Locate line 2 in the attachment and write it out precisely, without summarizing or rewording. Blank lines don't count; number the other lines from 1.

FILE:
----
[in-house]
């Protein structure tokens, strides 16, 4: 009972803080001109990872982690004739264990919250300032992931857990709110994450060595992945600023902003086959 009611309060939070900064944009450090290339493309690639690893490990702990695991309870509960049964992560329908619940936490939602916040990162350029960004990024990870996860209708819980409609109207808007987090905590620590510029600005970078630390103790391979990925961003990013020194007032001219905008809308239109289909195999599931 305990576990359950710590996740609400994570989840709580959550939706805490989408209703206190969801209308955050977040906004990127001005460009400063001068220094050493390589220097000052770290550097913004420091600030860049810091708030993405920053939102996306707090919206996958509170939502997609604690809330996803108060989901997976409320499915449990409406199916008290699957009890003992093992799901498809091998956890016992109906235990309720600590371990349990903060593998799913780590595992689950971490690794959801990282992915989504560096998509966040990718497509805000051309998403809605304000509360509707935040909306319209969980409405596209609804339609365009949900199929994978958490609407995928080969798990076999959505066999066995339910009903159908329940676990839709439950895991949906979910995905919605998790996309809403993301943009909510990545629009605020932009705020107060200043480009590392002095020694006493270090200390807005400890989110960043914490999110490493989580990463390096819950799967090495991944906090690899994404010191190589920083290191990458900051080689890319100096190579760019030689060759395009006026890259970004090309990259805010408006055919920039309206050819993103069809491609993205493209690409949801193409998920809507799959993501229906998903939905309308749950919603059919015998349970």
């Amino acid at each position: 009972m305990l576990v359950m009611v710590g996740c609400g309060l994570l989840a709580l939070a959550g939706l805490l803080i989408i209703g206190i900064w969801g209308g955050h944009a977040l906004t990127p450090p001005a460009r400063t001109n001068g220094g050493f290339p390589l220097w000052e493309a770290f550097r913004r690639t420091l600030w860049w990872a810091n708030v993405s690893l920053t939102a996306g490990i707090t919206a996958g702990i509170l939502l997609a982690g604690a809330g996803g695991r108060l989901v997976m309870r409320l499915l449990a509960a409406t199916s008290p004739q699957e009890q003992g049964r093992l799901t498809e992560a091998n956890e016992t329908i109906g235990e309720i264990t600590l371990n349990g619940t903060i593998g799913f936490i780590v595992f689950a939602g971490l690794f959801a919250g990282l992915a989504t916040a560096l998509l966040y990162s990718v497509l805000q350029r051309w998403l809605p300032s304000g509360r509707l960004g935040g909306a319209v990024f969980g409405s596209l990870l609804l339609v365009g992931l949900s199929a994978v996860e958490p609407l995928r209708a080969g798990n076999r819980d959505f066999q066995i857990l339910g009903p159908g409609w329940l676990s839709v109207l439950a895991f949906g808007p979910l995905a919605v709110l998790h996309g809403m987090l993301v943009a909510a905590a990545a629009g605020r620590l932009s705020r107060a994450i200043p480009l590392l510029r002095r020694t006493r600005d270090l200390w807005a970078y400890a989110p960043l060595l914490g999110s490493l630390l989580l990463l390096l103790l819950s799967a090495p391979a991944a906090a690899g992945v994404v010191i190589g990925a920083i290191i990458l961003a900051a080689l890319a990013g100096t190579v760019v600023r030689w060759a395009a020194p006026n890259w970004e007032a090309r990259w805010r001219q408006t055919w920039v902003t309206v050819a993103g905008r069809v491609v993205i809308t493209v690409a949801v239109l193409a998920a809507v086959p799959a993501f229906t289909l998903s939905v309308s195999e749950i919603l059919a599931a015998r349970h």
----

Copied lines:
């Protein structure tokens, strides 16, 4: 009972803080001109990872982690004739264990919250300032992931857990709110994450060595992945600023902003086959 009611309060939070900064944009450090290339493309690639690893490990702990695991309870509960049964992560329908619940936490939602916040990162350029960004990024990870996860209708819980409609109207808007987090905590620590510029600005970078630390103790391979990925961003990013020194007032001219905008809308239109289909195999599931 305990576990359950710590996740609400994570989840709580959550939706805490989408209703206190969801209308955050977040906004990127001005460009400063001068220094050493390589220097000052770290550097913004420091600030860049810091708030993405920053939102996306707090919206996958509170939502997609604690809330996803108060989901997976409320499915449990409406199916008290699957009890003992093992799901498809091998956890016992109906235990309720600590371990349990903060593998799913780590595992689950971490690794959801990282992915989504560096998509966040990718497509805000051309998403809605304000509360509707935040909306319209969980409405596209609804339609365009949900199929994978958490609407995928080969798990076999959505066999066995339910009903159908329940676990839709439950895991949906979910995905919605998790996309809403993301943009909510990545629009605020932009705020107060200043480009590392002095020694006493270090200390807005400890989110960043914490999110490493989580990463390096819950799967090495991944906090690899994404010191190589920083290191990458900051080689890319100096190579760019030689060759395009006026890259970004090309990259805010408006055919920039309206050819993103069809491609993205493209690409949801193409998920809507799959993501229906998903939905309308749950919603059919015998349970």